young meu of the country were found
in its ranks. This is the case no more,
and now that
once great party
is reduced to the
necessity of de
nouncing the
you us men of the
nation because
they no longer
Hock to the sup
port of doctrines
that are not ouly
unpopular, but
out ot joint with
"the times. The
tide to
wards the Democ
racy may be said
to have com-
f--*s* "£f£-4x.
menced flowing in ISB4, and it has never
once turned since. In that great cam
paign a host of independent, non-oftice
seeking men came to the support of the
Democracy. Many of them had been
Republicans, but they have never gone
back to that party. Their effect on the
Democracy has been marked, and lias
resulted in placing the campaigns of the
party on a higher level in each succeed
ing campaign.
This work has been aided by a number
of political clubs, organized not for
spoils, but for the purpose of reforms in
government. Notable among these
clubs in the East are the New York
Tariff Reform club and the Young
Men's Democratic Club of Massachu
setts. The Tariff Reform club has de
voted its attention to the work of edu
cating the people in all parts of the
country on the tariff question, and Ins
by the preparation and distribution of
tariff reform literature performed a
work the value of which cannot be esti
mated. The Massachusetts club is made
up of the oest and most active and en
thusiastic young men in the old Bay
(-•/l/'fr-td <£y /0/-o2i^/
state, notable among whom arp Gov.
William E. Russell, Mayor Xathan
Matthews, of Boston; Congressman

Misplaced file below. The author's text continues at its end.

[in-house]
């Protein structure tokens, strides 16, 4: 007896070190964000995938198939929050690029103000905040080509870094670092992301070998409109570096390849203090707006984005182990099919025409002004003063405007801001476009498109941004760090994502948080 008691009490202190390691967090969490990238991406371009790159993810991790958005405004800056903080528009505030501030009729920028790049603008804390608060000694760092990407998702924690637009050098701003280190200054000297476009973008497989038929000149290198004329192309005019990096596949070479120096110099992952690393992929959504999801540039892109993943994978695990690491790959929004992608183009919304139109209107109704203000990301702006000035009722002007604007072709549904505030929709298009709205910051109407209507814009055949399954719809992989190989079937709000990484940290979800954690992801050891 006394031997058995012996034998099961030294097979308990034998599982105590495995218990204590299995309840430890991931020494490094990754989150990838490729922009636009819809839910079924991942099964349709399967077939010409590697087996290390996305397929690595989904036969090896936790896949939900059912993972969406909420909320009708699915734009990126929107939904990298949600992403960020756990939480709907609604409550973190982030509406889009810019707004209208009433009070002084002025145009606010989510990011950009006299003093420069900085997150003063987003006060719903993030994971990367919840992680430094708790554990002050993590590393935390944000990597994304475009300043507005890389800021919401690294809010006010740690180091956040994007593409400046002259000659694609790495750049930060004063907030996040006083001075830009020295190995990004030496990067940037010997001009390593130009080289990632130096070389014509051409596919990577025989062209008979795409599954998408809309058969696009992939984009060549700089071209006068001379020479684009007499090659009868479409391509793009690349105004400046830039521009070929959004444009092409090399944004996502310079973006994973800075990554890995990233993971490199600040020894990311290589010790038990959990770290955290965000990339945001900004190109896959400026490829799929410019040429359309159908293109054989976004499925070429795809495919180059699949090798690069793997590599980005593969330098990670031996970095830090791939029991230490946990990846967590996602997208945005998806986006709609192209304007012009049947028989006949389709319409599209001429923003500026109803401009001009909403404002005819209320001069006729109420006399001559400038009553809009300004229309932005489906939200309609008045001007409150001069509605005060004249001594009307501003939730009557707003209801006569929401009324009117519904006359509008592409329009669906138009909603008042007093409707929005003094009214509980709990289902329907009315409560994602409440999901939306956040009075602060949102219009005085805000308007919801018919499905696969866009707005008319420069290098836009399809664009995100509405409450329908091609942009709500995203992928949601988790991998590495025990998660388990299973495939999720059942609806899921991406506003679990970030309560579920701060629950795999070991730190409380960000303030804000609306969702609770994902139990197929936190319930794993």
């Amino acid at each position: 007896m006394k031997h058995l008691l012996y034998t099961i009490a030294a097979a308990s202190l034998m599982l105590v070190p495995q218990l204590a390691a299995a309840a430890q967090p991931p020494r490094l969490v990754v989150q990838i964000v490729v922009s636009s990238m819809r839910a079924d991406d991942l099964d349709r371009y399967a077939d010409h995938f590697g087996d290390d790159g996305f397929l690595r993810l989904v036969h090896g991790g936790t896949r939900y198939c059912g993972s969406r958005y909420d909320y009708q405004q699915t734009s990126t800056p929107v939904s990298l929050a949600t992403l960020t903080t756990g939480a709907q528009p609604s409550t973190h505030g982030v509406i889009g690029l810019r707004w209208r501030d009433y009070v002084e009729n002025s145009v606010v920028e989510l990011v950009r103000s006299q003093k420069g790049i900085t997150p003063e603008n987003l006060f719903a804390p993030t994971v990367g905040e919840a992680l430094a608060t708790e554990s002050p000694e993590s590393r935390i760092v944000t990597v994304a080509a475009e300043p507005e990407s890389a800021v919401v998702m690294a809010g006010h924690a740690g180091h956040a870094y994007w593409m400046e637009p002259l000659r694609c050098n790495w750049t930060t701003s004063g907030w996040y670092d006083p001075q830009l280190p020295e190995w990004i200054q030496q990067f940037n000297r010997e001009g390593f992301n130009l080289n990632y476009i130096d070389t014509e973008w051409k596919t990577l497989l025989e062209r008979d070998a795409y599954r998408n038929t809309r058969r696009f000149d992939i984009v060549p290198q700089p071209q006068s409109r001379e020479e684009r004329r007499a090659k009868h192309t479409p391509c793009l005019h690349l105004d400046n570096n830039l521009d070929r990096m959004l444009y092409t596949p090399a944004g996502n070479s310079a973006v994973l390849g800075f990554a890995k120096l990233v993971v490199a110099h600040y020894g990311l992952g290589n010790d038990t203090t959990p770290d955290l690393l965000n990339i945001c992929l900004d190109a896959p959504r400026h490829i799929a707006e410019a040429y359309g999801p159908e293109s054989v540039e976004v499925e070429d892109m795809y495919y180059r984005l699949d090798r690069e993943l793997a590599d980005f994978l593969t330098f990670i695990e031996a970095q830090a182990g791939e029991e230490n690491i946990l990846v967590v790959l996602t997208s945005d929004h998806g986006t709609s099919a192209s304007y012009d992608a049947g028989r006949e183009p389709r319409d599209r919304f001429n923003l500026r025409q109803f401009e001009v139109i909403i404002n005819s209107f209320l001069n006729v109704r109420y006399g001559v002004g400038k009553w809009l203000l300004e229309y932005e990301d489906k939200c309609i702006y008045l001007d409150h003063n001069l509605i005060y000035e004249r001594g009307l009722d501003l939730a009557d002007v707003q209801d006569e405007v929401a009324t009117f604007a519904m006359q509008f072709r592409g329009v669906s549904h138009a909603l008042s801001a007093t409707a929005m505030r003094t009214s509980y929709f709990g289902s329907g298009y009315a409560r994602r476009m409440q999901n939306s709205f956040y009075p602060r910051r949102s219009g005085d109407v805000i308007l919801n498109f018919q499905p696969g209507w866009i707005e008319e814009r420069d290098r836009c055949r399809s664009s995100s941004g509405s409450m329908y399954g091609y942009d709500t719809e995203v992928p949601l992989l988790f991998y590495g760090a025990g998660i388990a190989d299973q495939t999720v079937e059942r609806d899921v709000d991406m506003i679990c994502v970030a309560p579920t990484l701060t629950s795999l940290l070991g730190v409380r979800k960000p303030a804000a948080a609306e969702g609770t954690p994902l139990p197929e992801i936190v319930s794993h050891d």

Sherman Hoar and George Fred Will
iams, This organization has been man
aged for the good of the party. It has
never sought to control conventions or
patronage, and. as a result, today one of
its members is serving his second term
as governor of the state, while seven
staunch tariff reformers represent
Massachusetts in the lower house
of the national congress. The
success of the Young Men's Democratic
Club of Massachusetts has been phe
nomenal, and shows that in politics, as
in business, work and principle will
Inspired to a certain extent, perhaps
by the success of these clubs, as well as
by an honest desire to promote the
cause of Democracy in Minuesota. a
number of the leading members of the
Democracy of Minnesota met in this
city on Feb. 13, 1891, and organized the
Minnesota Democratic aesn<»iatinn Th«,
■ —■■-••' •■ -i"" "in'il. mo
f) A P ET* O I P
club soon had
members in
all parts of
the state, and
early in the
summer of
189 1 com
menced the
work of mak
ing a poll of
the state. This
is now nearly
completed, the
expeii ses of
the work hav
ing been de
frayed by tlit*
club. At the time the club was organized
the following official board was se
C. M. Foot*, president, Minneapolis.
C. I>. O'Brien, vice president. St. Paul.